OK, let's see if we have this straight.
The Redskins hire Mike Shanahan as their new head coach and give him a 5-year, $35 million contract. The Redskins also interview their secondary coach, Jerry Gray, an African American, for the job. But unless you've been stuck in one of the tunnels beneath Capitol Hill the past month, you know the job was Shanahan's for the taking.
Gray? No chance.
The Seahawks fire coach Jim Mora and tap famed USC coach Pete Carroll to lead Seattle over the next five years for another $35 million. Oh, but wait, Seahawks management first flew to Minneapolis to interview Vikings defensive coordinator Leslie Frazier, an African American, for the job. Frazier reportedly first declined the interview as clearly the job was going to Carroll from the start.
Frazier? No chance.
So what is it with this NFL Rooney Rule?
Instituted in 2003 to increase the number of head coaches from minority groups, the rule requires that an African American, Hispanic or other minority be interviewed for each NFL head coach opening that arises. The Rooney Rule, the brainchild of Pittsburgh Steelers owner Dan Rooney, chair of the league's workplace diversity committee, is as part of well-intentioned policies in the early part of the 2000s requiring equal employment and workplace diversity in the NFL.
The NFL long has been characterized as a good old boy network of rich white men and remains so today -- despite the proliferation of African-American players in the league, totaling more than 70 percent of rosters.
Many credit the Rooney Rule with bringing diversity into the coaching ranks. Indeed, two of the last three Super Bowl winning coaches - Tony Dungy and Mike Tomlin - have been African American.
And for the 2009 season, seven of the league's 32 head coaches -- Tomlin at Pittsburgh, Marvin Lewis at Cincinnati, Mike Singletary in San Francisco, Perry Fewell at Buffalo, Lovie Smith at Chicago, Raheem Morris at Tampa Bay and Jim Caldwell at Indianapolis -- are African American. Like a Rex Ryan, John Harbaugh and Ken Whisenhunt who have found success in the league after being elevated from assistant coaching jobs, these African Americans are top coaches and leaders of men, too, who also have paid their dues on the gridiron.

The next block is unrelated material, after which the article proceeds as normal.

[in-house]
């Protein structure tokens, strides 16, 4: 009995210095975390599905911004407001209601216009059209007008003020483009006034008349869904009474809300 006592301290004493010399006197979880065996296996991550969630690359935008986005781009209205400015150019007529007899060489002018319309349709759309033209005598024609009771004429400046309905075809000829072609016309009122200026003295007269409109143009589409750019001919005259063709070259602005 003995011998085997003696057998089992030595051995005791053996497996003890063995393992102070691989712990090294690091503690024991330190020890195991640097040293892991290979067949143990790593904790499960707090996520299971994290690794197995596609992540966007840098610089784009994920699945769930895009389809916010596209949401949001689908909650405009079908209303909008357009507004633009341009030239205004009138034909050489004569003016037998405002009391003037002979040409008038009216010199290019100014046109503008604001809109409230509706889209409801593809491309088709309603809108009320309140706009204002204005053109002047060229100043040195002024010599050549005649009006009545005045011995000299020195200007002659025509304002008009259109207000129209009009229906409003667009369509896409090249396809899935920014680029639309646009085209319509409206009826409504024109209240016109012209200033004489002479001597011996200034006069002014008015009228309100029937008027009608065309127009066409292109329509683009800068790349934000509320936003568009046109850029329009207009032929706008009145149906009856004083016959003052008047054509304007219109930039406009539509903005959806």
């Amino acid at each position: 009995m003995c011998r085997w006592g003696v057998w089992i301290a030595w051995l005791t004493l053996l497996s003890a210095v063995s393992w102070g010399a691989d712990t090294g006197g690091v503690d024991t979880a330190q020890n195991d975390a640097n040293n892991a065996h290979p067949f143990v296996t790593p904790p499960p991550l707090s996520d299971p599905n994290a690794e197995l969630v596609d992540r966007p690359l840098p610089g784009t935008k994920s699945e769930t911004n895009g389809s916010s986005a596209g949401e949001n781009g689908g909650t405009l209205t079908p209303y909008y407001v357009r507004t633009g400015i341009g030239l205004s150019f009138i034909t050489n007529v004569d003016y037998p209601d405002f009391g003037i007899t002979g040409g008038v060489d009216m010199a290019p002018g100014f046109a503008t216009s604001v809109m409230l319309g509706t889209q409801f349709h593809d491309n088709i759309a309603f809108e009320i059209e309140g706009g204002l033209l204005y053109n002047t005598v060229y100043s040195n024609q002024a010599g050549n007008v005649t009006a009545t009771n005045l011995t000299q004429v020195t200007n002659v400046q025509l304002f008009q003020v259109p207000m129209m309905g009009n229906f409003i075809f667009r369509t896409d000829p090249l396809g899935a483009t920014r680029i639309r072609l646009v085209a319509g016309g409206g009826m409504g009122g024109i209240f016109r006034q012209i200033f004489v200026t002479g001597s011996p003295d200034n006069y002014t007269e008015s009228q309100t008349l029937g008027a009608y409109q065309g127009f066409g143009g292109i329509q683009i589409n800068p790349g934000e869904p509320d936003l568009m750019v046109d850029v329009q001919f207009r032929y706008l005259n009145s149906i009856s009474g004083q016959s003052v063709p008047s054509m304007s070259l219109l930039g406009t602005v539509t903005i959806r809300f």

On the surface, you want to think of the Rooney Rule as a good thing. Without the rule, maybe there are no minority coaches in the league to this day. In June, NFL Commissioner Roger Goodell did the prudent thing and extended the reach of the rule to include senior front office personnel, such as general managers.
Yet it is just difficult sometimes to square the Rooney Rule with reality.
Take Leslie Frazier -- reportedly a "candidate" for seven NFL head coaching jobs over the past two years when you include Seattle and the current opening in Buffalo. Is Frazier being interviewed multiple times just to comply with the Rooney Rule? It seems so. Frazier may eventually get his shot, but if it looks like a duck, is yellow, quacks and has webbed feet, it must be a duck.
Reports had the Redskins in such a lather over how to comply with the rule that team officials interviewed Gray even before former head coach Jim Zorn was fired - ostensibly to clear the path for Shanahan -- and then wondered if they had to interview him again officially after the firing. Of course, clubs don't want to skirt the rule because the NFL can heap sanctions on them, not to mention resulting negative publicity. Nonetheless, the Gray situation bordered on the farcical.
Bottom line is that Frazier, a man with 22 years of coaching experience whose Viking defense ranked sixth in the NFL this season, didn't have a chance in Seattle. Same was with Gray in Washington. Both coaches, without having previous head coaching opportunities, are just too obscure compared with Carroll and Shanahan.
So what's the point of such a rule? Well ... it is not so black or white.
Look, if Redskins owner Daniel Snyder believes Shanahan is the guy to take his team to the Promised Land, how can that be denied. Shanahan is a coach of renown, a winner of two Super Bowls with Denver in the late 1990s. And if Seattle owner Paul Allen wants Carroll, how can that be denied. Carroll, despite possible NCAA sanctions hovering over USC's football program, won two national titles for the Trojans in nine years, seven PAC 10 titles and developed Heisman Trophy winners Carson Palmer, Matt Leinart and Reggie Bush, much less countless other pros.